People love fresh-baked cookies and bread right out of the oven, but selling homemade food online was illegal in Florida until 2017. With support from the Institute for Justice, Florida lawmakers reversed a statewide ban on online sales, while tripling the revenue cap on homemade baked goods to $50,000 per year. Now, Florida home bakers can sell their products at a variety of venues, including to online buyers within the state.
Florida cottage food types
Many states regulate “cottage food,” meaning food made in a home kitchen for sale. Cottage food producers in Florida may sell baked goods like cookies and bread, along with candy, honey, syrup, dry goods, pastries, candied apples, granola and other snacks. Forrager Cottage Food Community provides a more detailed list of authorized Florida cottage foods…
Florida cottage food facts
Myths about cottage food abound. Here are the facts:
- Cottage food is safe. Critics who talk about the risk of food-borne illness give hypothetical examples of what could go wrong because real-world cases are rare or nonexistent.
- Cottage food is local. When neighbors trade with neighbors, money stays in the local economy.
- Cottage food is transparent. People who buy from a cottage food producer know what they get. If they have questions about ingredients, sourcing or safety, they can ask.
- Cottage food creates jobs. Many homemade food producers use their income to provide for their families. Others seek a secondary or supplemental income.
- Cottage food empowers women. IJ cottage food research shows that most cottage food producers are women, and many live in rural areas with limited economic opportunity.
- Cottage food expands consumer choice. Some stores simply don’t sell what you want. This is especially true if you have a gluten-free, peanut-free, halal, kosher or vegan diet. Cottage food fills market gaps, giving consumers more options.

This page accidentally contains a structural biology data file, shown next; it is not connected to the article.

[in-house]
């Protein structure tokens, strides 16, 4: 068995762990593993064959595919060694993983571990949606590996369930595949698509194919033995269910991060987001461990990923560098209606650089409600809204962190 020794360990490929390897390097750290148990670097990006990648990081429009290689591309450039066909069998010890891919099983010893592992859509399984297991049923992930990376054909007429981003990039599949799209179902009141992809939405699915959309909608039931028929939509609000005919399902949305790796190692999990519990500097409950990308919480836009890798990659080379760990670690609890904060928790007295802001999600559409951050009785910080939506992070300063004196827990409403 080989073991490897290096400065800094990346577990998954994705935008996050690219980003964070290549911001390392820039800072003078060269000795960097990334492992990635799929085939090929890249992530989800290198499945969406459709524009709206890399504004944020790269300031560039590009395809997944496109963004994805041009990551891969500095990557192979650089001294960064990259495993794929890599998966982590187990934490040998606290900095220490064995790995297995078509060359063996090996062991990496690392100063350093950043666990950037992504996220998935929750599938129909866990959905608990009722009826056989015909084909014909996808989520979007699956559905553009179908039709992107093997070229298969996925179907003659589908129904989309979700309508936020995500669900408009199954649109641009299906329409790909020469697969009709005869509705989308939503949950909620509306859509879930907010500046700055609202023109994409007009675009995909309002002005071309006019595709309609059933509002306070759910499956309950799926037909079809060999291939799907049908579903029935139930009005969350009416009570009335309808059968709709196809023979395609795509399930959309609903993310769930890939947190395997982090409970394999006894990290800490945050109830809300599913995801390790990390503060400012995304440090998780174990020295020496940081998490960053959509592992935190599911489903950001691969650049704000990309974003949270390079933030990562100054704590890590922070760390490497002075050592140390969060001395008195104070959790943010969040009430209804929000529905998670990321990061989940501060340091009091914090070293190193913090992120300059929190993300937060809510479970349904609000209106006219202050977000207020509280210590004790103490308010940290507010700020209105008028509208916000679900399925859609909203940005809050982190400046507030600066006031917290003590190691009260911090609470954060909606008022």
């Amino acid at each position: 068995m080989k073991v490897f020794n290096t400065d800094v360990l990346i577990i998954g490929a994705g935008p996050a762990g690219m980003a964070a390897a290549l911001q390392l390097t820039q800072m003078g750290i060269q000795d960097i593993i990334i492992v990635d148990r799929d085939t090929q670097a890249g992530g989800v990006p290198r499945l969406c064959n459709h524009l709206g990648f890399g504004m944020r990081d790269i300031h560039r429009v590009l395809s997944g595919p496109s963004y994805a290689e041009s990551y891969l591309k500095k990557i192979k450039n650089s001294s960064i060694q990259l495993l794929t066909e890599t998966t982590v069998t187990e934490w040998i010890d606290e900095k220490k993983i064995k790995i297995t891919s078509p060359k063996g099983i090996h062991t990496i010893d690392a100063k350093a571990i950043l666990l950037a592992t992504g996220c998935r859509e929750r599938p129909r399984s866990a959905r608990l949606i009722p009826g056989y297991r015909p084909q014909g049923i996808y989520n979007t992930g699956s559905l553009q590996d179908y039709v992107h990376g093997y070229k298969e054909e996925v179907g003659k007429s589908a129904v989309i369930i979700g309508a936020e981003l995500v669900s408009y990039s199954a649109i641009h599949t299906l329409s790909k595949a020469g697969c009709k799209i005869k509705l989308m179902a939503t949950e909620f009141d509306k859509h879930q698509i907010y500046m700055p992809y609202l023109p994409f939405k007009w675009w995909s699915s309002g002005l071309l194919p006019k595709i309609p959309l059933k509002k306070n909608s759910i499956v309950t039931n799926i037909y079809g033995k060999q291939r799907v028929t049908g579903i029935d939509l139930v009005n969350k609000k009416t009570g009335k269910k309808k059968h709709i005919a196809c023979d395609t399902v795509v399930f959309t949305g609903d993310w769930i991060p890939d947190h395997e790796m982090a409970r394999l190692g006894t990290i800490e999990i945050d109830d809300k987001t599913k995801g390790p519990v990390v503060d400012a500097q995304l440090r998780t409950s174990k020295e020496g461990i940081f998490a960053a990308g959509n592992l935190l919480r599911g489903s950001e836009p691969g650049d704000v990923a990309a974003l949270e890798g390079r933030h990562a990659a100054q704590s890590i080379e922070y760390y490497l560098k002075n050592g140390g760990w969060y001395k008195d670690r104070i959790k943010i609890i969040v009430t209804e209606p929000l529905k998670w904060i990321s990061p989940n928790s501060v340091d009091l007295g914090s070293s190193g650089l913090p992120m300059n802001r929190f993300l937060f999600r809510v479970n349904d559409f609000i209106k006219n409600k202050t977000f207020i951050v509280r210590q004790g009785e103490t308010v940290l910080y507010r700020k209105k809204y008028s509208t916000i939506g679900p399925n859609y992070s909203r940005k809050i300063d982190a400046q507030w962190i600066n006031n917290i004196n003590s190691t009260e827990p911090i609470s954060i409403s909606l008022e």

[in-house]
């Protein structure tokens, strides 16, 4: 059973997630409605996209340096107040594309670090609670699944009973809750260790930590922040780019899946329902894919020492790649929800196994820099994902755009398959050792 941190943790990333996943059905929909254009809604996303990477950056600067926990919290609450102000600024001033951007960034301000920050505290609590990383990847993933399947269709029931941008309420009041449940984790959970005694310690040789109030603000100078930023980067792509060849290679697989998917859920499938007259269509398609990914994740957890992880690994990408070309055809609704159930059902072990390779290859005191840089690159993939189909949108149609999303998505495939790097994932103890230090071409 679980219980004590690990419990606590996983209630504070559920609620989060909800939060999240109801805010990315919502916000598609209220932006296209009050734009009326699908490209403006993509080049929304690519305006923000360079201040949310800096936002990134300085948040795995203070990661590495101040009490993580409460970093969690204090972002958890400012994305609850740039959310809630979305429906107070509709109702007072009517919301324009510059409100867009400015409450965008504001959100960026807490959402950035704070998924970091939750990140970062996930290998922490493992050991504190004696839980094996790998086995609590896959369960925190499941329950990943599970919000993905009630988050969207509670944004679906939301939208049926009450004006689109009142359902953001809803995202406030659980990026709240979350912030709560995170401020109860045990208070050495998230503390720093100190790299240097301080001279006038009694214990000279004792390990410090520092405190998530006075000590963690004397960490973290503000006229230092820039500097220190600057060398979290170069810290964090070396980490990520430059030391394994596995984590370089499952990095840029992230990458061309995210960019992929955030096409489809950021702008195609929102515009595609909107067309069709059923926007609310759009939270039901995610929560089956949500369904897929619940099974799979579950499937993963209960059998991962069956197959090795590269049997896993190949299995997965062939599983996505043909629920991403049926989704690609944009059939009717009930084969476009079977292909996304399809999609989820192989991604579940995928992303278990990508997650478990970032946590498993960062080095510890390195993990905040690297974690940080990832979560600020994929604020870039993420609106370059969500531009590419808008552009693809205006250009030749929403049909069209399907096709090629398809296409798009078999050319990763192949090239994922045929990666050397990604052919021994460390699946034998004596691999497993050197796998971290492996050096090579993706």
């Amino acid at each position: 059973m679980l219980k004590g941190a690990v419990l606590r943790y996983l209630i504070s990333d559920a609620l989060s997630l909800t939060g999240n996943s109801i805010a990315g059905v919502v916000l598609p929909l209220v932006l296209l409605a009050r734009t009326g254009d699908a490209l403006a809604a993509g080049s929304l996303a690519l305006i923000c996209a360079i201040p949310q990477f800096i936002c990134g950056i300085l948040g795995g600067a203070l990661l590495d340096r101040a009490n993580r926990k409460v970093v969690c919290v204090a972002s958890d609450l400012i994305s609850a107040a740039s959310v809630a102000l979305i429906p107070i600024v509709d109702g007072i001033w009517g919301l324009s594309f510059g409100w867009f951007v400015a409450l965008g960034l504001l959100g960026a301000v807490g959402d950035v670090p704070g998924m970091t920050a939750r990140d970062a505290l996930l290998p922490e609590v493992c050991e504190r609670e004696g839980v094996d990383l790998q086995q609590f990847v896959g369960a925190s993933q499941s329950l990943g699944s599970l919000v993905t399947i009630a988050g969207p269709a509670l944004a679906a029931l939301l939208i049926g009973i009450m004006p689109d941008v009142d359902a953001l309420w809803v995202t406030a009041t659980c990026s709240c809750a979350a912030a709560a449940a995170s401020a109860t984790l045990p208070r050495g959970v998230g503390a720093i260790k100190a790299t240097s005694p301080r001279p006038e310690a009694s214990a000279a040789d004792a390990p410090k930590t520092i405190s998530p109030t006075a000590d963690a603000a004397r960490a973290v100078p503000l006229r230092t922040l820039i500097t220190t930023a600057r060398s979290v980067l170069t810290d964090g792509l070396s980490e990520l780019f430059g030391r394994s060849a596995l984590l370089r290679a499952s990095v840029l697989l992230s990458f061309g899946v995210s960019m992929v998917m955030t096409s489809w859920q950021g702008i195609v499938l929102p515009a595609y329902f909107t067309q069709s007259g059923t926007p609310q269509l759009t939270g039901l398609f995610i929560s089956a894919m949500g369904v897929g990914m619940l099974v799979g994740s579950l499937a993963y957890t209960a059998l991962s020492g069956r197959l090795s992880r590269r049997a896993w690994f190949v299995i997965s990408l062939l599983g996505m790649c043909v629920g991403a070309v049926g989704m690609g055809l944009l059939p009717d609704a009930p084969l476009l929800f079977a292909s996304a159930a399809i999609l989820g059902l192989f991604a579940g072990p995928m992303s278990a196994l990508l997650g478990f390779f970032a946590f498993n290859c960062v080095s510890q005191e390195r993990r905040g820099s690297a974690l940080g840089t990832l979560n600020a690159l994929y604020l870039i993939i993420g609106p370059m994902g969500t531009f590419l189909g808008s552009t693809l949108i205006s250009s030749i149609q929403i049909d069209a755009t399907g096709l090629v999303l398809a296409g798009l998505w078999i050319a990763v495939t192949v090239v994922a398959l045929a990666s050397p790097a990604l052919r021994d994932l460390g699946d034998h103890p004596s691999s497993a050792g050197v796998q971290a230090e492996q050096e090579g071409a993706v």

Florida cottage food resources
As part of its Food Freedom Initiative, the Institute for Justice provides a variety of resources for home bakers and other food entrepreneurs. These include:
- Model Food Freedom Act from the Institute for Justice guides activism efforts at state capitols nationwide.
- Flour Power: How Cottage Food Entrepreneurs Are Using Their Home Kitchens to Become Their Own Bosses surveys 775 cottage food producers in 22 states about what their businesses mean to them.
- Ready to Roll highlights nine lessons from the Institute for Justice’s cottage food victory in Wisconsin.
- The Attack on Food Freedom examines the impact of regulations on farmers, chefs, artisans, restaurateurs, food truck operators and others.
Florida vegetable gardens
Homeowners in Miami Shores Village could grow fruits and flowers in their front yards, but municipal code enforcers required Hermine Ricketts and her husband, Tom Carroll, to rip up their vegetable garden in 2013. The couple partnered with the Institute for Justice and fought back in court, butFlorida’s Third District Court of Appeals ruled in 2017 that homeowners do not have a constitutional right to grow vegetables on their property. Fortunately, Florida lawmakers passed 2019 legislation that allows people to grow fruits and vegetables on their own property. Read more…
Tell your Florida story
Is government violating your homemade food freedom in Florida? Do you have a potential case for IJ? Get started here…
Support Florida legislation
Help expand cottage food laws in Florida by teaming with the Institute for Justice. Send an email with your name, background information and availability to get started…
Defending homemade food freedom nationwide
People have a right to earn an honest living without arbitrary and excessive government interference. Since 2013, the Institute for Justice has defended home bakers and chefs as part of its Food Freedom Initiative. Read about IJ’s nationwide food freedom advocacy…
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All information, content, and materials available on this site are for general informational purposes only and does not constitute legal advice. Statutes, regulations, and processes are subject to change at any time, and specific facts and circumstances could alter how they are applied. If you have questions about the regulation of cottage foods in your jurisdiction, we recommend consulting a lawyer who can help you navigate the process.